Prof. Fidelma Dunne
Prof. Fidelma Dunne MD, PhD, FRCP (UK), FRCPI
Fidelma Dunne is a Professor in Medicine at the School of Medicine, National University of Ireland, and a Consultant Endocrinologist at Galway University Hospitals group. She holds an MD (University College Cork), PhD (University of Birmingham UK), Masters in Medical Education (University of Dundee Scotland), and Masters in Clinical Research (NUI Galway). She is an Associate Director of the NUI Galway Clinical Research Facility.
Previously she was the Foundation Head of the School of Medicine (2009-2013) and executive board member of Irish Medical Council (2013-2021). She is currently a member of the Diabetes in Pregnancy Study Group of the European Association for the Study of Diabetes and is the current President of the International Association Diabetes in Pregnancy Study Groups (2016-2022). She was a Fulbright scholar for 2014-2015 at Columbia University New York and is an Adjunct Professor at Steno Diabetes Research Centre in Odense, Denmark (2020-2025). She is currently the Director of the Diabetes Collaborative Clinical Trial Network established in 2022.
Her major research interest is in pregnancy and diabetes with >220 peer review publications, 10,000 citations, H index of 51 and has been awarded with >22m euro in grant funding.
EMERGE TRIAL: Currently her research group are conducting several studies as part of the ATLANTIC Diabetes in Pregnancy group programme.
One of these studies is EMERGE, looking at an investigational medical product regulated trial of Metformin compared to placebo in pregnancies complicated by gestational diabetes, which means they are looking to understand if proscribing Metformin will help women with gestational diabetes during their pregnancy, with the hope that it will reduce the complications for women and their babies.
In a long-term study following up with the same patient group, they will continue to review the mother and baby for the future to report the long term effect of metformin on both, especially in terms of obesity and future diabetes.
Another study in the ATLANTIC DIP programme is investigating a biomarker (CD59) for gestational diabetes diagnosis, so the research group is looking for this biomarker in blood of pregnant women and seeing if high levels in the blood can tell if they will develop gestational diabetes ahead of the usual diagnosis using a glucose tolerance test, and if that is true, then they will be able to provide more care and treatment for these women in early pregnancy and reduce the complications associated with gestational diabetes. The long-term hope is that this CD59 biomarker could replace the current way of diagnosing gestational diabetes, which requires pregnant women to fast for eight hours beforehand and have multiple blood draws, and instead be replaced with a simple blood test without any fasting needed, making it easier for clinical team and most importantly patients.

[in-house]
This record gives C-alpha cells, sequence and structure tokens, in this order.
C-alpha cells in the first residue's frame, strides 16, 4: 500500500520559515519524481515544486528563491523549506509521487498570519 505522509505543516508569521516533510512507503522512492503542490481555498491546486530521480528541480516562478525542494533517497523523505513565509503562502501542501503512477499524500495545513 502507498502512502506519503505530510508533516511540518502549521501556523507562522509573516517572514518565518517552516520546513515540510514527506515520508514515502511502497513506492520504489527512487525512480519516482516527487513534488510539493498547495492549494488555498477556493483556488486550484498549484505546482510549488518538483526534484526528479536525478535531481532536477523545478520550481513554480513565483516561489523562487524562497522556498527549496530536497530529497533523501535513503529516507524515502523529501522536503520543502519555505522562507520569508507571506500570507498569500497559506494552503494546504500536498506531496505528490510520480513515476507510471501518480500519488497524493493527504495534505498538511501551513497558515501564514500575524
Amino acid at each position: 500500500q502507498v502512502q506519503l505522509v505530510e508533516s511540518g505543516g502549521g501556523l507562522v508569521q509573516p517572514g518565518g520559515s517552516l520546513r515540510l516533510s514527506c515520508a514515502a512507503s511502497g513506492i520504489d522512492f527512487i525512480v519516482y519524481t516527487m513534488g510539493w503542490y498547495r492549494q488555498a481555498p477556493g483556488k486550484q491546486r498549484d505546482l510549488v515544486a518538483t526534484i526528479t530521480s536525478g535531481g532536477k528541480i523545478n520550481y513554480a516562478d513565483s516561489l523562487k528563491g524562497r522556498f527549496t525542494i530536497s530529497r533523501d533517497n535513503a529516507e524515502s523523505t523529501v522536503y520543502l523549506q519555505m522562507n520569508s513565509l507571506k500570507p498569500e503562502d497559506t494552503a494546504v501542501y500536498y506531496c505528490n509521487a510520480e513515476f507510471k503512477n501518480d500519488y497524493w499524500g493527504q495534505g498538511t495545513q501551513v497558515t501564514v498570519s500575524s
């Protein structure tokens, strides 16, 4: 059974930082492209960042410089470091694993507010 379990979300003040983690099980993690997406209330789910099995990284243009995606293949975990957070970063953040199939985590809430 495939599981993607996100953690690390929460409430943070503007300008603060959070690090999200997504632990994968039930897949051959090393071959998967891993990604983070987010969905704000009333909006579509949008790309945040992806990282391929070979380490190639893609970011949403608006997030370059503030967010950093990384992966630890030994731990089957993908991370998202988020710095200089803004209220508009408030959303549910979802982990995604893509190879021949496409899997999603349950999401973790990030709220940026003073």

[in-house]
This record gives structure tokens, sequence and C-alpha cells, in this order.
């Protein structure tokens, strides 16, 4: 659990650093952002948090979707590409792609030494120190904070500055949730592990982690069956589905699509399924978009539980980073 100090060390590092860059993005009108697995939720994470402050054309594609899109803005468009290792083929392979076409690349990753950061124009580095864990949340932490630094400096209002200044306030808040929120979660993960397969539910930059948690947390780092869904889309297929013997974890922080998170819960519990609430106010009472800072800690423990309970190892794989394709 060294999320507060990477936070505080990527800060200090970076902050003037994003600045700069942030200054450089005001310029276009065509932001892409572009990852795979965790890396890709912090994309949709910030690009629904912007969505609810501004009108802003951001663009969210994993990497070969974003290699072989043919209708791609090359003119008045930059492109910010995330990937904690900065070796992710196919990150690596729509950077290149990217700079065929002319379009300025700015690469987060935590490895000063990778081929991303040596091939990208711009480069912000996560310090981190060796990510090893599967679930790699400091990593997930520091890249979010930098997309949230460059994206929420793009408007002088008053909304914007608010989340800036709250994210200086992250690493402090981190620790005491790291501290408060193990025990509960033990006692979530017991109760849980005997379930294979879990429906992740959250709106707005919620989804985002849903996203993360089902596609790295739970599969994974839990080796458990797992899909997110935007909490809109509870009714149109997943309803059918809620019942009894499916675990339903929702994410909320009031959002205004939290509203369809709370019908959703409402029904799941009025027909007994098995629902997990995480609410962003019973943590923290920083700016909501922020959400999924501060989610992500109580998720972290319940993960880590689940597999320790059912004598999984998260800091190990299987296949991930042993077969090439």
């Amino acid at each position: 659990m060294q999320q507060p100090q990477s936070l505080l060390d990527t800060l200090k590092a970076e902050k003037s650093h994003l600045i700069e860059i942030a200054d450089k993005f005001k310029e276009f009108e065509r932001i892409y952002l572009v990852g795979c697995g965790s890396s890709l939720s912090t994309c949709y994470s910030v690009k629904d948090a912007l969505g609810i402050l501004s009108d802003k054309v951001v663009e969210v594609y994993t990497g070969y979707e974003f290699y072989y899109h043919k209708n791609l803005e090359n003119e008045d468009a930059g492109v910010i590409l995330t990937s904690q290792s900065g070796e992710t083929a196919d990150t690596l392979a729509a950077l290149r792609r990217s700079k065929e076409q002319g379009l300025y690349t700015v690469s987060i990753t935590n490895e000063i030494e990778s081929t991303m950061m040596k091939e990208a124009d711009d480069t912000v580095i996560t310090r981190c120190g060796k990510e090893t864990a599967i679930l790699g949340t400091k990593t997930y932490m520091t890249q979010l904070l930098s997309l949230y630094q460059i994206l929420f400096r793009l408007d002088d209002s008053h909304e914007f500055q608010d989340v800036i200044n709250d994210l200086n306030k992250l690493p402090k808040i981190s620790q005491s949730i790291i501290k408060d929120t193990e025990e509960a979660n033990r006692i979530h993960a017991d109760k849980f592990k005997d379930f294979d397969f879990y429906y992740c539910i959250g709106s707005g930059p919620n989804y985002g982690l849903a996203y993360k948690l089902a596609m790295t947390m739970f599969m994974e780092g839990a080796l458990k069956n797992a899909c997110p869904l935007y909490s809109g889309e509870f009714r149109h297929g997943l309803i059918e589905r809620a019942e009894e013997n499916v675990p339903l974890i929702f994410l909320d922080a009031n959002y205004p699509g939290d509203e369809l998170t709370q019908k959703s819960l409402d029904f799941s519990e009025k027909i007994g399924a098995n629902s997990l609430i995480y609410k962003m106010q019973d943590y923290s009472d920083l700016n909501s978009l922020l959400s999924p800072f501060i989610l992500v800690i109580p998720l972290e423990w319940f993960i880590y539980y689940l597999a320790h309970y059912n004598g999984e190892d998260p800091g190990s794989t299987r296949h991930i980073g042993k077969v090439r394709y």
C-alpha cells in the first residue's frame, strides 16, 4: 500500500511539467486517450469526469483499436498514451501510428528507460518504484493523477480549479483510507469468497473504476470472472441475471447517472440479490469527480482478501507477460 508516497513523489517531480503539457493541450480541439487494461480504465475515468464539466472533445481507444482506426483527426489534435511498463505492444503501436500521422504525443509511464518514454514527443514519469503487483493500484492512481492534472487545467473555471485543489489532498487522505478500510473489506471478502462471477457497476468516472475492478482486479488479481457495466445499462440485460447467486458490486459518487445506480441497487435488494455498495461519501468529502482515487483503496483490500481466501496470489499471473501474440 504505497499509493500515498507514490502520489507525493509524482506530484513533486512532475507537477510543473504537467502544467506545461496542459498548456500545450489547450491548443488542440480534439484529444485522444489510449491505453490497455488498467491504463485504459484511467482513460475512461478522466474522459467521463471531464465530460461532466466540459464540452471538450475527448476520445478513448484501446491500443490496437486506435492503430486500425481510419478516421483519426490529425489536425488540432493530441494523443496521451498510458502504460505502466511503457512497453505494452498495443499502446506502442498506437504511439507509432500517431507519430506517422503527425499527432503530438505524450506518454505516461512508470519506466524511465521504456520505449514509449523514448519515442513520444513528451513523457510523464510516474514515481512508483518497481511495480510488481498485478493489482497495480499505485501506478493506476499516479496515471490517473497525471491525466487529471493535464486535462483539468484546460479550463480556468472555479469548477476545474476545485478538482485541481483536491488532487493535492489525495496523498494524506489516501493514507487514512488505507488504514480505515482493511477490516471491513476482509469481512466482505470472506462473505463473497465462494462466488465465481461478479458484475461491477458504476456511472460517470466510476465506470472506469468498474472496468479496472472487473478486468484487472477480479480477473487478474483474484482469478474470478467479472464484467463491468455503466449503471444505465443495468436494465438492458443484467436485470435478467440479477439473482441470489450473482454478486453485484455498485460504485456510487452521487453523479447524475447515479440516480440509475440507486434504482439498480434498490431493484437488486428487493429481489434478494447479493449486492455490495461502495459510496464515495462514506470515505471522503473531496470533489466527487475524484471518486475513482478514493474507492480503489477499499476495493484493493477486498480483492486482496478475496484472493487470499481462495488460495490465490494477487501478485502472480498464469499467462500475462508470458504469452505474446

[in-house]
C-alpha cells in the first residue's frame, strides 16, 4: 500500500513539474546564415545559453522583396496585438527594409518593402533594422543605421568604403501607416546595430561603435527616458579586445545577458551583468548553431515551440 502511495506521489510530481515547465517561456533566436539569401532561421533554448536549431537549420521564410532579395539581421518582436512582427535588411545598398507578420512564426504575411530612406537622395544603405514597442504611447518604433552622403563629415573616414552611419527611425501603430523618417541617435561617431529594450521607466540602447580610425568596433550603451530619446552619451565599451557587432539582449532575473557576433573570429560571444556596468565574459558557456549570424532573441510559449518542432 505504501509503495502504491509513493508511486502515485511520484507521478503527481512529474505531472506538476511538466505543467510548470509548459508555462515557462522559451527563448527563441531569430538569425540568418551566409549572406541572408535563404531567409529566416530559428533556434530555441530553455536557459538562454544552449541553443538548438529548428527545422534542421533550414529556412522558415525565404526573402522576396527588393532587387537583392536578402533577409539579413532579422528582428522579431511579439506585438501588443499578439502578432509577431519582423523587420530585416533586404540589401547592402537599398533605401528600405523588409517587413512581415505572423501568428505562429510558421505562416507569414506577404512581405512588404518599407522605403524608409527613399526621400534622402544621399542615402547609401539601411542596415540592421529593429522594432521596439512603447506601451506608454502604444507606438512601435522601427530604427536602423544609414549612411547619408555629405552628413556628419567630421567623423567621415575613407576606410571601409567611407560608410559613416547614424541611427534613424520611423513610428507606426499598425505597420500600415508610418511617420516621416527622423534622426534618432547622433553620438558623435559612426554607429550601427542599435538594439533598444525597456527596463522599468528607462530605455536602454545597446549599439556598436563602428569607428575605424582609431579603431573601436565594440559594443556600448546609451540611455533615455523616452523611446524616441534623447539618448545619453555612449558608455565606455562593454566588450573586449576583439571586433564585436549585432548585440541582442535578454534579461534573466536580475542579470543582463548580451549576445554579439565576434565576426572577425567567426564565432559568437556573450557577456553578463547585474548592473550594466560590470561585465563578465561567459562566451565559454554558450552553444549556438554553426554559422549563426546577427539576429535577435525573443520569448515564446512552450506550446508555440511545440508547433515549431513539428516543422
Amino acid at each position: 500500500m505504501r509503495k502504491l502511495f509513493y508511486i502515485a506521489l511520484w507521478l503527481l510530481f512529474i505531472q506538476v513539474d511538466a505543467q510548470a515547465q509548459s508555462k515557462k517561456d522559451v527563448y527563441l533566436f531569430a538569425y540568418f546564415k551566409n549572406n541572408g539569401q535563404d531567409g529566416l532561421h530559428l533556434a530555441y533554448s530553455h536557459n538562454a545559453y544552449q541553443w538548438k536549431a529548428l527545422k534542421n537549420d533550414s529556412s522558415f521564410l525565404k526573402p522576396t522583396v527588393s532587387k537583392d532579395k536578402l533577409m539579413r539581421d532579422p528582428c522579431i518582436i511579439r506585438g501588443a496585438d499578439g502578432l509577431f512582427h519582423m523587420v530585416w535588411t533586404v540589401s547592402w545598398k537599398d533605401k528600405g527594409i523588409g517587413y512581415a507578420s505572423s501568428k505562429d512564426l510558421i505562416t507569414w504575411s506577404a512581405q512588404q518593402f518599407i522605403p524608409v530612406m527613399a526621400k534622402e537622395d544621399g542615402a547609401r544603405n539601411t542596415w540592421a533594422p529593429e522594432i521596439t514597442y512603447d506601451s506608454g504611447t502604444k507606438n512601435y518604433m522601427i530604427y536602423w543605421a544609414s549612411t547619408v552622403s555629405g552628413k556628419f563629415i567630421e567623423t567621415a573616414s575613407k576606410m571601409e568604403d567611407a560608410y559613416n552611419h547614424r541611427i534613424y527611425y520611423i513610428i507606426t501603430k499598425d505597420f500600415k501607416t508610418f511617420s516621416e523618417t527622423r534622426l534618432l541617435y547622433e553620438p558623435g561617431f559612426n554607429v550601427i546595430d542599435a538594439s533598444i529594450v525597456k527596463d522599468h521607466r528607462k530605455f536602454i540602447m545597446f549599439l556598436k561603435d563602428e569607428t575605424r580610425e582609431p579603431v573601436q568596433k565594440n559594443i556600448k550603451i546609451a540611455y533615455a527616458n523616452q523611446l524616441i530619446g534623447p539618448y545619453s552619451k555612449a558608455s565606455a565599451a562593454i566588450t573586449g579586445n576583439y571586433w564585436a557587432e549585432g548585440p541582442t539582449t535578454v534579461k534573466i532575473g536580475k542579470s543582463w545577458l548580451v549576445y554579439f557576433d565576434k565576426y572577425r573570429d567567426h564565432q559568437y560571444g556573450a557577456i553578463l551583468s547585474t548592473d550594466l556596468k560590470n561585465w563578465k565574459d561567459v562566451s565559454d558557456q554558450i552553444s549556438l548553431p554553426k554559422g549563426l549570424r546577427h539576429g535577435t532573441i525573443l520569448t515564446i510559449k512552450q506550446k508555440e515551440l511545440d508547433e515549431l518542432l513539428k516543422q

DALI TRIAL: Fidelma has been involved in the Vitamin D And Lifestyle Interventiom (DALI) for gestational diabetes prevention trial, a multicentre European funded trial on prevention of gestational diabetes, with the hope that through a combination of nutritional and lifestyle changes, coaching and support from clinical team members, that pregnant women would be able to avoid progression to gestational diabetes.
CONCEPTT TRIAL: Fidelma has been also involved in the continuous glucose monitoring in pregnant women with type 1 diabetes (CONCEPTT) trial, funded by the Juvenile Diabetes Research Foundation. This trial was trying to understand if continuous glucose monitoring machines helped women with Type 1 diabetes gain better control of their blood sugar in pregnancy and if this technology led to less complications for the women and their babies.
EXPECT Trial: In this trial Fidelma and other researchers are examining the outcomes of pregnancy in women with Type 1 and Type 2 diabetes who are treated with a very new insulin (Degludec) compared to the already established insulin Levemir. The study results will soon be published.
EVOLVE Trial: Fidelmas research group also contributed to this trial. It examined pregnancy outcomes of women with Type 1 and Type 2 diabetes across many different centres who were using different types of insulin. The study was mainly looking at how Levemir insulin compared to other long-acting insulins and found it was safe and effective.